Saturday, September 20, 2008

Leading Strategically

Gwynne Kostin, web manager at Homeland Security, jumped right into a leadership role after Hurricane Katrina hit in 2005. A member of the federal Web Managers Council, Gwynne marshaled government web managers into information “lanes” and managed a governmentwide effort to provide consistent, concise information for hurricane victims, relatives, and friends. It was a real milestone in the government web manager community –the first time we really worked together to create and manage content on a specific topic, across government websites. Gwynne recognized a management problem and stepped in to provide a strategy and the leadership to solve it.

Since then, Gwynne has led subsequent disaster responses, improving the process each time. She doesn’t wait to be told what to do. She just does it. That’s real leadership.

Now, Gwynne has done it again. As part of the government’s most recent response to devastating hurricanes, Gwynne developed a “widget” – a piece of computer code – that shows 6 simple links:

Federal Hurricane Response

  • Get Prepared
  • Find Friends & Family
  • Health & Safety
  • Donate & Volunteers
  • What Government Is Doing
  • En espanol

This widget appears on the Homeland Security website and – from there - can be copied by other web managers and placed on their own websites, helping the public get the same consistent hurricane information from the government, no matter which website they visit. It saved time and effort for individual web managers because they didn’t have to replicate or create their own set of links; and it provides commonality across government, a bonus for the public. Once again, Gwynne identified a management problem – need for quick, consistent information across government – and used a web 2.0 technology to solve it.

One of my greatest concerns about the Web 2.0 revolution is that web managers will use these technologies and applications because they’re “cool” – not because they are the right solution to a management problem or goal. Gwynne Kostin has demonstrated the right way – the strategic way - to do it. That’s real leadership.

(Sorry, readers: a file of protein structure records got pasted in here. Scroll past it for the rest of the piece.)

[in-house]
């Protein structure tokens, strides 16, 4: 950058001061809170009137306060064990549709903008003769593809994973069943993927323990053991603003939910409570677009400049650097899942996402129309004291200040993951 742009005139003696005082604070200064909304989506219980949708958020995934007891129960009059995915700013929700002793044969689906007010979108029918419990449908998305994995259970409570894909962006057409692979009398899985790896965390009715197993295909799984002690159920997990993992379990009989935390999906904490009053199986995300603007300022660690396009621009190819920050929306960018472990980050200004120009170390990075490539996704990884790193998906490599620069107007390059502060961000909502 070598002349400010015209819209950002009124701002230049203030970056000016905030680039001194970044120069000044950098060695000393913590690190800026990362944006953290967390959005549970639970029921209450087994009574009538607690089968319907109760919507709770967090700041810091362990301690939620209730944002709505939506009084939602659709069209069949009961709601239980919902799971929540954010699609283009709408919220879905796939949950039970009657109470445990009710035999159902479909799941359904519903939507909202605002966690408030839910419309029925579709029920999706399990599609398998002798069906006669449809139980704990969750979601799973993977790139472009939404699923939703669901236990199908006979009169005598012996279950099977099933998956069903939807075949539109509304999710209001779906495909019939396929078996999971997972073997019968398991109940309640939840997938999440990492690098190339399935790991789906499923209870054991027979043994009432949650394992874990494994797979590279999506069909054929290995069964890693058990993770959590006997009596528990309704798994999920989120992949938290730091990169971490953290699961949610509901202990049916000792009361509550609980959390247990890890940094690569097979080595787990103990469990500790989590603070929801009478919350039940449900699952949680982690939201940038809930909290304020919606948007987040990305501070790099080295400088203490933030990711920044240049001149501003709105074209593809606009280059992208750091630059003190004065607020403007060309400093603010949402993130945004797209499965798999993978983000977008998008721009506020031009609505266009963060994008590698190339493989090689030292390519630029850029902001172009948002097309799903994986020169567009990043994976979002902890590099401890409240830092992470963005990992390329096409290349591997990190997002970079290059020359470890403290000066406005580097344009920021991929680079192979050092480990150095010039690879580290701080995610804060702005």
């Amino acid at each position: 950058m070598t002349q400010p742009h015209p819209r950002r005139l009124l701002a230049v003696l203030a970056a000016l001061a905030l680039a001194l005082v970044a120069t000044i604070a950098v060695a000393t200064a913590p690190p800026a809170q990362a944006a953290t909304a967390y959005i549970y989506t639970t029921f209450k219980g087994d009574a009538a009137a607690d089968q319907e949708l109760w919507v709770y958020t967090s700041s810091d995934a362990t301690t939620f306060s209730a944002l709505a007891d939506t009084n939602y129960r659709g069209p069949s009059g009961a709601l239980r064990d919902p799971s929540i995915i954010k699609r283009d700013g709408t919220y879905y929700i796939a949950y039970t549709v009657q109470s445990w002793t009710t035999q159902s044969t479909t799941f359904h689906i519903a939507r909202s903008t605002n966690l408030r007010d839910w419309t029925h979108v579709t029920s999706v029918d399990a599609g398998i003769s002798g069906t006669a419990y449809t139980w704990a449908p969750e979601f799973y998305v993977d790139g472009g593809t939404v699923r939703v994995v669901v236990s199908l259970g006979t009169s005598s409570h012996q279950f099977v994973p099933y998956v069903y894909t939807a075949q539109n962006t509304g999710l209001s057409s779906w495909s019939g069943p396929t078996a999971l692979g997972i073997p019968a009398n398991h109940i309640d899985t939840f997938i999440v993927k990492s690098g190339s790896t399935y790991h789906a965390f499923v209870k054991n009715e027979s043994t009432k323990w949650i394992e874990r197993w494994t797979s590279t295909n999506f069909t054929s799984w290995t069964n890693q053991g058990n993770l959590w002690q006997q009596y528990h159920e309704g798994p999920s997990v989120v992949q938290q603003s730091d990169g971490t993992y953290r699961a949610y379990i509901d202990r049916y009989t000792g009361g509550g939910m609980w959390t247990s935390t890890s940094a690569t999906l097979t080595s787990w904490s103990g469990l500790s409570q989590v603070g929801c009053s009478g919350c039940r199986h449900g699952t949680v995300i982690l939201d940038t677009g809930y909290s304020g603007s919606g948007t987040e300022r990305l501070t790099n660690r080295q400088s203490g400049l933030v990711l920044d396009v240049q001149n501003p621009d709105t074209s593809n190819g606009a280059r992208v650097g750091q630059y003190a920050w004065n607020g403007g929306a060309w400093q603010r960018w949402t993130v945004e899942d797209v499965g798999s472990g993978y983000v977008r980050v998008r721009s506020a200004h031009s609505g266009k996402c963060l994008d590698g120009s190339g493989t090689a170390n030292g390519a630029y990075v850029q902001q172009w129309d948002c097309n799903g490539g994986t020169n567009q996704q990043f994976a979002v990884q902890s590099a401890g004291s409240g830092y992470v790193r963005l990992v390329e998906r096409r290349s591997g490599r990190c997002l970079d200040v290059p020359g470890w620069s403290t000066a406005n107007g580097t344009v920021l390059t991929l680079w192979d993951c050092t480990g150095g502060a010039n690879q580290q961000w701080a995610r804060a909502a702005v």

Thursday, September 11, 2008

An Inventory Is A Place to Start

24,000 + federal government websites…where do you begin to address that massive amount of clutter (not to mention overlap, waste, vanity, etc.)? A good inventory is a place to start.

Federal web managers would be doing their new bosses – and all Americans – a big favor if they just simply count the websites. Collect basic data:

  • Title
  • URL (.gov, .mil,, .com, .edu – come on…ferret out all those hidden sites!)
  • Purpose (that should be entertaining)
  • Average monthly visitors (unique visitors per month, over a 3-6 month period)
  • Cost (ah-ha! No cheating. Count FTE – both full-time and at least half-time, contracts, and IT costs, at a minimum)
  • Calculate a cost/visitor ratio

Put it all together (Web Managers Council) and see what you’ve got.

Want to help the next President (and his team) figure out what they’ve got and what they need to do next? Start with an inventory. I double-dog dare you.